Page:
Astronomer Edwin Hubble first measured the expansion rate of the universe in 1929. Using the 100-inch Hooker Telescope on Mount Wilson in California, Hubble discovered that the farther a galaxy is from us, the faster it appears to be receding into space away from us. Hubble uncovered this linear relationship by plotting his observations of 24 nearby galaxies – their observed velocities vs. their distance. That plot revealed that the universe was expanding uniformly in all directions. The rate of that expansion, a value called the Hubble Constant, is an essential ingredient in determining the age, size, and fate of the cosmos.
Though exceptional for their time, Edwin Hubble’s original distance measurements were imprecise and gave an approximate age of the universe between 10 billion to 20 billion years.
Nearly a century after Edwin Hubble’s momentous discovery, the telescope named in his honor refined those distance measurements. Astronomers use the telescope to measure distances by comparing the brightness of a known object in our galaxy (like a star or a supernova) to that of similar objects in a distant galaxy. They then couple those distances with the best galaxy-velocity measurements obtained from other telescopes. After more than three decades of observations, teams using Hubble’s extraordinary capabilities have measured the expansion rate to a precision of just over 1%, about eight times more precise than they originally anticipated! This value for the Hubble Constant puts the age of the universe at about 13.8 billion years old. However, there is a twist…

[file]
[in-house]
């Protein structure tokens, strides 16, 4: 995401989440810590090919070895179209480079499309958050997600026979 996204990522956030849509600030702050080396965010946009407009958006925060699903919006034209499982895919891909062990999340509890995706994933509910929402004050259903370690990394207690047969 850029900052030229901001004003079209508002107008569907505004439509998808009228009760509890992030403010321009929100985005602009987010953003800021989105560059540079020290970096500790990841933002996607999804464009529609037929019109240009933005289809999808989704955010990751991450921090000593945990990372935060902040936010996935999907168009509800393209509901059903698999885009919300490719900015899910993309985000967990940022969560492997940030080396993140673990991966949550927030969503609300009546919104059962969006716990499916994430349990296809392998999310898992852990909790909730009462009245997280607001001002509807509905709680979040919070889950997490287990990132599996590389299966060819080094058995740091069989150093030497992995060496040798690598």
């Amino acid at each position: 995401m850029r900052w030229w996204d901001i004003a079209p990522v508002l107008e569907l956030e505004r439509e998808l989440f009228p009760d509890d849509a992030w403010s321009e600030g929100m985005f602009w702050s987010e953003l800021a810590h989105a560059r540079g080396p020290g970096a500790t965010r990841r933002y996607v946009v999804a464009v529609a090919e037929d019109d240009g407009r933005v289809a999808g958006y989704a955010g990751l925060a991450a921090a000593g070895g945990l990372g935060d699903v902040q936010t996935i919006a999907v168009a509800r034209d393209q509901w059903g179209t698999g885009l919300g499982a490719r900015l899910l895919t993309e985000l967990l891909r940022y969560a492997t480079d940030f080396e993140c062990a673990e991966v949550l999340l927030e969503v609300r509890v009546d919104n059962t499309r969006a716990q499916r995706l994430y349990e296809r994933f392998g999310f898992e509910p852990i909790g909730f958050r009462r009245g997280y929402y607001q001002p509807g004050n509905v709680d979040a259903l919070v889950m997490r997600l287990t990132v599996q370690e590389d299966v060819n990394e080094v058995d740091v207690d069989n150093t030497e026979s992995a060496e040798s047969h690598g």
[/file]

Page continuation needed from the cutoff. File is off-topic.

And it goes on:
In 2011, Hubble observations, along with those of ground-based observatories, surprised astronomers by revealing that the universe is not just expanding, but accelerating – a discovery that won the 2011 Nobel Prize in Physics. Many scientists believe an invisible force, called “dark energy,” causes this acceleration. We can think of dark energy as an “antigravity” or repelling force that pushes galaxies apart by stretching space at an increasing pace. Although current technology does not allow us to directly measure dark energy, we can characterize it by observing its effect on normal matter in the visible universe. From these observations, scientists estimate that dark energy is about 68%, dark matter is about 27%, while normal matter and energy are only about 5% of the entire universe. By studying how dark energy behaves over time, astronomers hope to gain a better understanding of what it is and how it might affect the future of the cosmos.